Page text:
To Keep Stanley Cup as a Goal, Good Goalkeeping is Key

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By Michael Wilbon
Washington Post Staff Writer
Saturday, April 9, 1988; 12:00 AM

Whenever Scott Stevens has been asked to talk about key factors that may decide who gets to the Stanley Cup finals, his answer has been that the teams with the hottest goalkeeper, regardless of almost anything else, will keep advancing.

That's one reason Stevens, among others, was all smiles last night following the Washington Capitals' 3-1 victory over the New Jersey Devils at Capital Centre.

Pete Peeters was virtually leak-proof in goal, impenetrable except for one nifty play the Devils made to score their only goal of the night, in the third period.

It was a night when Peeters and the Capitals' defense seemed to work in perfect concert. Even if they hadn't, however, it seemed like one of those evenings where a goalkeeper could control the game.

"I've been saying all along that there's one guy who can flat-out win games for you," Stevens reminded listeners in the glee of the home locker room. "The team that goes the furthest in the Stanley Cup usually has the hottest goalie. If you don't have [Mario] Lemieux and [Wayne] Gretzky, a goaltender can win it for you."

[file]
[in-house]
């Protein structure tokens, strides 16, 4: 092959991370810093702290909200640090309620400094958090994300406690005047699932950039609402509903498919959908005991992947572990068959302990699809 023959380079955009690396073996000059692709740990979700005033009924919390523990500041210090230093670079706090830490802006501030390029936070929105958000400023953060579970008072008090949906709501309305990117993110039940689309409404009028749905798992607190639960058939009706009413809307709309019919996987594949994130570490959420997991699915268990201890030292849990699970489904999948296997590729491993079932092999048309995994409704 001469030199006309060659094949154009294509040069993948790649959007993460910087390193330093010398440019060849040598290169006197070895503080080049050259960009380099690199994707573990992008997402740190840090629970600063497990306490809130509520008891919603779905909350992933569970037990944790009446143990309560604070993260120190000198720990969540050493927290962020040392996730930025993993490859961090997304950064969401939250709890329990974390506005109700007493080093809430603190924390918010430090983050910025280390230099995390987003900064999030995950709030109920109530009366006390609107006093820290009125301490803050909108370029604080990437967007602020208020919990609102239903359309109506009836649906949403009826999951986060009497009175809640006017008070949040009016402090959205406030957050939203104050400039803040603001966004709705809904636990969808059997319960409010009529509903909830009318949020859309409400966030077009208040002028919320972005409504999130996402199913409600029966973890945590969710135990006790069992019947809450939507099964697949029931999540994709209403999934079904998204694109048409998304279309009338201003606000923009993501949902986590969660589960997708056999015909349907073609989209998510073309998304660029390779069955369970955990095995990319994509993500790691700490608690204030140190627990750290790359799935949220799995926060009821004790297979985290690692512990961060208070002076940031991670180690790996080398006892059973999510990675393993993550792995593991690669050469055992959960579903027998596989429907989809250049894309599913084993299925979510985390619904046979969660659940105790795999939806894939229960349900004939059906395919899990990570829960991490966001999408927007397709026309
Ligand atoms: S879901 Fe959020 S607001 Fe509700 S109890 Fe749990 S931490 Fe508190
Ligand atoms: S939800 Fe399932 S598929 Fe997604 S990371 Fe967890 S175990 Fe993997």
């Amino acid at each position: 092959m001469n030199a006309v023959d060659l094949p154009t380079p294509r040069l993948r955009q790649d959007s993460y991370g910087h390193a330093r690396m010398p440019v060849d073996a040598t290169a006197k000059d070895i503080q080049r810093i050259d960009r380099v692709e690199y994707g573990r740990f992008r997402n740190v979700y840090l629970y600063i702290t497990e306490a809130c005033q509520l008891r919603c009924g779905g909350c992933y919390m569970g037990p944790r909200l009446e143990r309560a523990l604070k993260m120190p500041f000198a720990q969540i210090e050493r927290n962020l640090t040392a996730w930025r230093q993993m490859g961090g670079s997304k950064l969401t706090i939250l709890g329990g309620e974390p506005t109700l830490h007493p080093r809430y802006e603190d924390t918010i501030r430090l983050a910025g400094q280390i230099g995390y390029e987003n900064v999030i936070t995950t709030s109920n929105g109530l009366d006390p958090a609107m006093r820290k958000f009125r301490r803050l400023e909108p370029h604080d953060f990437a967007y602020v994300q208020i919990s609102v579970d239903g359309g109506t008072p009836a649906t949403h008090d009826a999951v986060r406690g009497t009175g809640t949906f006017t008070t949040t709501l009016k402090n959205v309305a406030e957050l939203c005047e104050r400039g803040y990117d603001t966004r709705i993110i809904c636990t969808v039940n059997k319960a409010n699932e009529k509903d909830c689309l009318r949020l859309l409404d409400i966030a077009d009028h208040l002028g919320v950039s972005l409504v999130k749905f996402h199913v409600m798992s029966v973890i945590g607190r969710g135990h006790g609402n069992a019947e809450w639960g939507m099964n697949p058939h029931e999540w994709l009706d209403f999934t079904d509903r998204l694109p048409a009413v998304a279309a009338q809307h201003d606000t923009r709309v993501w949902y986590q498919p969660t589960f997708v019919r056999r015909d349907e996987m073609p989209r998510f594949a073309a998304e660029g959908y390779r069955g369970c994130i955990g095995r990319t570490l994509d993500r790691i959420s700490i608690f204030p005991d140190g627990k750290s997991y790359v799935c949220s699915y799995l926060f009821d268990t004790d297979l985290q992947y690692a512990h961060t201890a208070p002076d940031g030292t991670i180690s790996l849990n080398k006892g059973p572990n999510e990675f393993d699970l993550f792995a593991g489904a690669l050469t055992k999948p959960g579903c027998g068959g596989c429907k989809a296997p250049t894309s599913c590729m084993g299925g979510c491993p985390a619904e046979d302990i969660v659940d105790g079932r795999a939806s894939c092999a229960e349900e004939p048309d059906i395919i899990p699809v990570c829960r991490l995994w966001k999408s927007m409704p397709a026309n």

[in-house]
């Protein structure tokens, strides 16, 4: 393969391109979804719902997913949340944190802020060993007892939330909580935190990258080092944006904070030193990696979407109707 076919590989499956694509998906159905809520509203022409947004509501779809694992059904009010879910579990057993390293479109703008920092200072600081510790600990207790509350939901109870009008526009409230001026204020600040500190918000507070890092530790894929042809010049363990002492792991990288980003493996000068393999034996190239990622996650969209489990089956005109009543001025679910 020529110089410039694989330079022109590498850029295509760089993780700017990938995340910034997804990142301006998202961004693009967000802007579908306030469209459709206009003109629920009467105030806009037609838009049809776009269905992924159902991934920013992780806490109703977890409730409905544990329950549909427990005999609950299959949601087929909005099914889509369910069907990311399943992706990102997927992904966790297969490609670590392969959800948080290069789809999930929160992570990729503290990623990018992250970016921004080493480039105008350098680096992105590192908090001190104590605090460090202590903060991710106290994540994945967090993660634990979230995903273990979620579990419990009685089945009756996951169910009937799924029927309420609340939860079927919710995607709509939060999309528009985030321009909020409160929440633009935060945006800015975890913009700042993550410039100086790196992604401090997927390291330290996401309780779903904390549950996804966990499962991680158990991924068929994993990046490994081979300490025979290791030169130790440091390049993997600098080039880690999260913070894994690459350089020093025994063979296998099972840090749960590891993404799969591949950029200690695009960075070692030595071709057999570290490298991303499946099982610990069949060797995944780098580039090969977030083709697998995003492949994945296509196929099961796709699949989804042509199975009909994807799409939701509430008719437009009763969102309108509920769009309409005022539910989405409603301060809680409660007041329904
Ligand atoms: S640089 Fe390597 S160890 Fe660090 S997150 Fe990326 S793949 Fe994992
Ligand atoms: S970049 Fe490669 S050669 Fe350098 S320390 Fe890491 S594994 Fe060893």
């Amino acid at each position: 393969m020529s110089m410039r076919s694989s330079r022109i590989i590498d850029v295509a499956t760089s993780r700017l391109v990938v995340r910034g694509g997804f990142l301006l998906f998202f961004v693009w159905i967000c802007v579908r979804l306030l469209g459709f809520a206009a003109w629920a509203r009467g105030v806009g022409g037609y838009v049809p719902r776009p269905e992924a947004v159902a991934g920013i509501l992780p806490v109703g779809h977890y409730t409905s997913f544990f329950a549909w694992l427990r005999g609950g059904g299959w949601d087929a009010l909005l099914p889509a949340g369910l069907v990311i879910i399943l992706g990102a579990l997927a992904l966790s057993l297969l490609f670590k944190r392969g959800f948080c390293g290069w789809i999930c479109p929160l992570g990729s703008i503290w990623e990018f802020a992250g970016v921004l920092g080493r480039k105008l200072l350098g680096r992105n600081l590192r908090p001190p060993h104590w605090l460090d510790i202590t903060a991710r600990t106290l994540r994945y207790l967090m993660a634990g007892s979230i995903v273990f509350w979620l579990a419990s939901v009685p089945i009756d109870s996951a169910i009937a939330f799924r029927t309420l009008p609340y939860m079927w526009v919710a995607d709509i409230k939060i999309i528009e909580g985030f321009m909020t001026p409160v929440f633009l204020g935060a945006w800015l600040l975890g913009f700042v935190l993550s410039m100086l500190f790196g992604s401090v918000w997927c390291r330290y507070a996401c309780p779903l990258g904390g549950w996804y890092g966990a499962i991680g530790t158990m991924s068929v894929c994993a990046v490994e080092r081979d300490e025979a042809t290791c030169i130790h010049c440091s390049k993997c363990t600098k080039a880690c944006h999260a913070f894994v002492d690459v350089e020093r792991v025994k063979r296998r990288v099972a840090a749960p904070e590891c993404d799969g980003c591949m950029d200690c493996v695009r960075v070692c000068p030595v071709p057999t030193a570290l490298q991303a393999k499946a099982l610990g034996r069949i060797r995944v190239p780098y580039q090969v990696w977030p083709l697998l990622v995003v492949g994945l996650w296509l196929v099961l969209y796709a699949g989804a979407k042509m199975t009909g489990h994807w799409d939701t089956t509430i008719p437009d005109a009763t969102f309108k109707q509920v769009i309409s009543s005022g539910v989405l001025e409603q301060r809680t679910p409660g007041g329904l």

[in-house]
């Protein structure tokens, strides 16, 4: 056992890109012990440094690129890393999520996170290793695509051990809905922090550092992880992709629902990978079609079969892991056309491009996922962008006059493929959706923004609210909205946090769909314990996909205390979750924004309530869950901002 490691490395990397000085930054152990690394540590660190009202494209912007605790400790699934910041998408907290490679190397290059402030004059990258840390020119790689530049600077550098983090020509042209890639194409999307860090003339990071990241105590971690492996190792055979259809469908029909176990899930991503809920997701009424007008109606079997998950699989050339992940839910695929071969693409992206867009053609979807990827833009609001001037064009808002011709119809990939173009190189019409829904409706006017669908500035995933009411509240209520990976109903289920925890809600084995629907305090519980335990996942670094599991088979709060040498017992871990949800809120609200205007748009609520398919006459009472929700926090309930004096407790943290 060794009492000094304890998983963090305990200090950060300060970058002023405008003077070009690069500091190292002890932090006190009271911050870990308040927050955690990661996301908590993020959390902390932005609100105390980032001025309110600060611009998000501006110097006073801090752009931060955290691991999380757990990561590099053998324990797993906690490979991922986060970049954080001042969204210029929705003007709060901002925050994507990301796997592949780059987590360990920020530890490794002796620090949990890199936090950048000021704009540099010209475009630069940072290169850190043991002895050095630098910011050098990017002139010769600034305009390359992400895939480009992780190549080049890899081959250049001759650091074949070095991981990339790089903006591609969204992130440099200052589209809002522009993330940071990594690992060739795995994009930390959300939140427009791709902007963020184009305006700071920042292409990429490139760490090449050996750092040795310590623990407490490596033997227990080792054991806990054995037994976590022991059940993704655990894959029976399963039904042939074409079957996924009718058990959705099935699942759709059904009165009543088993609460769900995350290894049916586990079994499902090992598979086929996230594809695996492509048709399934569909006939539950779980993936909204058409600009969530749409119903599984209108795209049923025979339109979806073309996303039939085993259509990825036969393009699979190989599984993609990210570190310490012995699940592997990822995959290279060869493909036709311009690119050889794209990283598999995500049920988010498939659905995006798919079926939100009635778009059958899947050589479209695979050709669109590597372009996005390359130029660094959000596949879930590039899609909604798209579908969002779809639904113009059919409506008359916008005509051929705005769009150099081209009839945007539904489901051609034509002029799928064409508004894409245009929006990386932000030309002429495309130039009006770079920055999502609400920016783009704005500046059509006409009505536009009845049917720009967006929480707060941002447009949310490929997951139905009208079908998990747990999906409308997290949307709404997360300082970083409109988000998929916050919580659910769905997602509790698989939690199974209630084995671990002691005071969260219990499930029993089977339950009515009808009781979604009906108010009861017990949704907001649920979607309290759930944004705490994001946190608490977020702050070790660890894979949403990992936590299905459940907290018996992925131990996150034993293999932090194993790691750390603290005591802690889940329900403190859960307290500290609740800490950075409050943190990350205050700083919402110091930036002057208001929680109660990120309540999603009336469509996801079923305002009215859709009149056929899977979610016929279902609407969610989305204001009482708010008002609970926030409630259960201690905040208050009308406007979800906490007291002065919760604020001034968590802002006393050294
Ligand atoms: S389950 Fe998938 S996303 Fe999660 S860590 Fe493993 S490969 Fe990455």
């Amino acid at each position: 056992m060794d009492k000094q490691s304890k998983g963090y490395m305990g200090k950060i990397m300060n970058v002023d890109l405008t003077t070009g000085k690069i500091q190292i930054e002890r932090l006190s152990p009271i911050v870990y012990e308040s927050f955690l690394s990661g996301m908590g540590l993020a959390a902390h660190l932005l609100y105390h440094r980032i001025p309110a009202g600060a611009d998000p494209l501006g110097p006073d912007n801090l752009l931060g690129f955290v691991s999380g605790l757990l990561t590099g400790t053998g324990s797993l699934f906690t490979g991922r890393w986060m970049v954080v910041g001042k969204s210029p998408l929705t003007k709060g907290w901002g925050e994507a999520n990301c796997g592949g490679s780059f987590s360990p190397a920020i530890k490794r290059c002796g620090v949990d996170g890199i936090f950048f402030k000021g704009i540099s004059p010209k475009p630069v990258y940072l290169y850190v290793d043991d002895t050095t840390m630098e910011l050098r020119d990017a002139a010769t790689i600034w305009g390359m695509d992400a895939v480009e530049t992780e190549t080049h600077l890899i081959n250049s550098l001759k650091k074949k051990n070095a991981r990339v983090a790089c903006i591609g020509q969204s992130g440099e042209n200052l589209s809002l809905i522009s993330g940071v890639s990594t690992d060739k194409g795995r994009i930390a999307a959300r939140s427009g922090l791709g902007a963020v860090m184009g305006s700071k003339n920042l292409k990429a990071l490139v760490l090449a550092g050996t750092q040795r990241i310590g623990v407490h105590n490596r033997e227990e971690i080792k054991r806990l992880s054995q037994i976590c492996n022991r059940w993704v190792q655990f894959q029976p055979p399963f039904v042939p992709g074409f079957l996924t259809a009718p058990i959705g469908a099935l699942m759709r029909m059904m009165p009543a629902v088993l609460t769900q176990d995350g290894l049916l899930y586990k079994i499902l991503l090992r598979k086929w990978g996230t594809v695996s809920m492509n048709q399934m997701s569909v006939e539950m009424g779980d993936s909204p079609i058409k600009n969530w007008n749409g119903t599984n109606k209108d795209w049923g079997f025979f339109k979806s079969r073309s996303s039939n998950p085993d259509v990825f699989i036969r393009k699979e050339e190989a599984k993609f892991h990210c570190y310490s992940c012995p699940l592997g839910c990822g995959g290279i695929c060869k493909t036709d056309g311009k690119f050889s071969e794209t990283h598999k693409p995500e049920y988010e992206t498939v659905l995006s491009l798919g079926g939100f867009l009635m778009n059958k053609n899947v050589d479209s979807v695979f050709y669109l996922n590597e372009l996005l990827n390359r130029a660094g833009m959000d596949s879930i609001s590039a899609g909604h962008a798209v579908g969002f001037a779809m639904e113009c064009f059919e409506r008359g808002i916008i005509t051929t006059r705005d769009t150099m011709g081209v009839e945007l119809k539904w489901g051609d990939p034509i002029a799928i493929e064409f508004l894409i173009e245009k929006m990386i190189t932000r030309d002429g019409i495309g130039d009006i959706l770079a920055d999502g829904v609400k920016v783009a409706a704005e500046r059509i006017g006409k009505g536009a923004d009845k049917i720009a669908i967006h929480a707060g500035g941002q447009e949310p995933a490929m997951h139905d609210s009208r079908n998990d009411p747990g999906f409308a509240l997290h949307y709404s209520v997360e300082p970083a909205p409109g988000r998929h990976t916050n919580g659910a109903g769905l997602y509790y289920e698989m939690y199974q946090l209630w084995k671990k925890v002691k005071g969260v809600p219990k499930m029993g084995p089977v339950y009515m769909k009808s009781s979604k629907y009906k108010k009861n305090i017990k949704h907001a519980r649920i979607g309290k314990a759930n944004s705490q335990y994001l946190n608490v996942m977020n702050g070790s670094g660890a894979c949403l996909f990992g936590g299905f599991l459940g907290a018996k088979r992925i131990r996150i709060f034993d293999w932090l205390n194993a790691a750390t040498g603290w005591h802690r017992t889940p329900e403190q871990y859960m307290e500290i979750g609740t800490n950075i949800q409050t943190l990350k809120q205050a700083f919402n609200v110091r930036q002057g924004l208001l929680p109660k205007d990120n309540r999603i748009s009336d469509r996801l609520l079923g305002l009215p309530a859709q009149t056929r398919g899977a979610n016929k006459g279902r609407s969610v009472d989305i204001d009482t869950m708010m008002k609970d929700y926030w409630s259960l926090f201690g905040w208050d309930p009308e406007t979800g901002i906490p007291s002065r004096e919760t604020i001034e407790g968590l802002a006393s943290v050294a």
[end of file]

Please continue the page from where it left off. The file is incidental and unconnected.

To be sure, neither of the electrifying scorers was on the ice last night. But the way Peeters was going, he might have held them in check, too.

"Peeters was sensational," Capitals Coach Bryan Murray said.

The rest of the Capitals played well enough that Stevens' theory wasn't stiffly challenged. And it might have been a completely giddy locker room were it not for the injury suffered by Rod Langway with less than seven minutes left in the game.

Langway, who was still recovering from a charley horse, suffered what appeared to a fairly severe cut in a muscle of his left leg and was taken to Sibley Hospital after the game.

"Unfortunately, we've gotten used to playing without Rod in quite a few games," said Stevens, refering to Langway's back injury earlier in the season and the leg injury that kept him out of two games in the recently completed series against the Flyers.

The play on which Langway was injured looked fairly harmless until Pat Verbeek's skate caught Langway, apparantly across the left calf.

The Capitals complained loudly about Verbeek going unpenalized, but several players who were interviewed afterward said they didn't see the play closely enough to say whether they thought Verbeek did anything flagrant.


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© 1988 The Washington Post Company

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